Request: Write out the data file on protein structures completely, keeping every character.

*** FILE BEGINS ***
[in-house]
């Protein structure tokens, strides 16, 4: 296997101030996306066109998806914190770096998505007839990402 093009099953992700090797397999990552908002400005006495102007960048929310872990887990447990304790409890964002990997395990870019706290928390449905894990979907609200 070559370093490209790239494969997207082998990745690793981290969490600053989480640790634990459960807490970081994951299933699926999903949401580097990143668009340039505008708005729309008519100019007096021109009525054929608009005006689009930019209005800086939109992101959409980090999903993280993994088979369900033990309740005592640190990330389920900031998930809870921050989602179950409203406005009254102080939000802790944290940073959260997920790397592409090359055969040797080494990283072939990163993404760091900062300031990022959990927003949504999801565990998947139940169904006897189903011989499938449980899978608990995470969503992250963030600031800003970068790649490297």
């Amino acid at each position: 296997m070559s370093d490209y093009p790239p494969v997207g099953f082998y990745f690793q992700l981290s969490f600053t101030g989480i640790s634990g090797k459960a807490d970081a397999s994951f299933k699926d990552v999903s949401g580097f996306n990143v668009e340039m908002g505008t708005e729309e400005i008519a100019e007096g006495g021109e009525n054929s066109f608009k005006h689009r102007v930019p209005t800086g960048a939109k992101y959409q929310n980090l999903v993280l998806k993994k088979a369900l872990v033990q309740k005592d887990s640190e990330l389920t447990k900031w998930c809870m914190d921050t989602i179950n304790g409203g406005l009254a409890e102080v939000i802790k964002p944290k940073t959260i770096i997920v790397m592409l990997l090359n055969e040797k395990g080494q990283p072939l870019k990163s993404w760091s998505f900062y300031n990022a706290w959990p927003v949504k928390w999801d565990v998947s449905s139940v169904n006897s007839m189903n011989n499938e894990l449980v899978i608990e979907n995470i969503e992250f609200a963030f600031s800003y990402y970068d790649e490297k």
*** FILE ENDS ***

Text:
[in-house]
């Protein structure tokens, strides 16, 4: 296997101030996306066109998806914190770096998505007839990402 093009099953992700090797397999990552908002400005006495102007960048929310872990887990447990304790409890964002990997395990870019706290928390449905894990979907609200 070559370093490209790239494969997207082998990745690793981290969490600053989480640790634990459960807490970081994951299933699926999903949401580097990143668009340039505008708005729309008519100019007096021109009525054929608009005006689009930019209005800086939109992101959409980090999903993280993994088979369900033990309740005592640190990330389920900031998930809870921050989602179950409203406005009254102080939000802790944290940073959260997920790397592409090359055969040797080494990283072939990163993404760091900062300031990022959990927003949504999801565990998947139940169904006897189903011989499938449980899978608990995470969503992250963030600031800003970068790649490297």
């Amino acid at each position: 296997m070559s370093d490209y093009p790239p494969v997207g099953f082998y990745f690793q992700l981290s969490f600053t101030g989480i640790s634990g090797k459960a807490d970081a397999s994951f299933k699926d990552v999903s949401g580097f996306n990143v668009e340039m908002g505008t708005e729309e400005i008519a100019e007096g006495g021109e009525n054929s066109f608009k005006h689009r102007v930019p209005t800086g960048a939109k992101y959409q929310n980090l999903v993280l998806k993994k088979a369900l872990v033990q309740k005592d887990s640190e990330l389920t447990k900031w998930c809870m914190d921050t989602i179950n304790g409203g406005l009254a409890e102080v939000i802790k964002p944290k940073t959260i770096i997920v790397m592409l990997l090359n055969e040797k395990g080494q990283p072939l870019k990163s993404w760091s998505f900062y300031n990022a706290w959990p927003v949504k928390w999801d565990v998947s449905s139940v169904n006897s007839m189903n011989n499938e894990l449980v899978i608990e979907n995470i969503e992250f609200a963030f600031s800003y990402y970068d790649e490297k």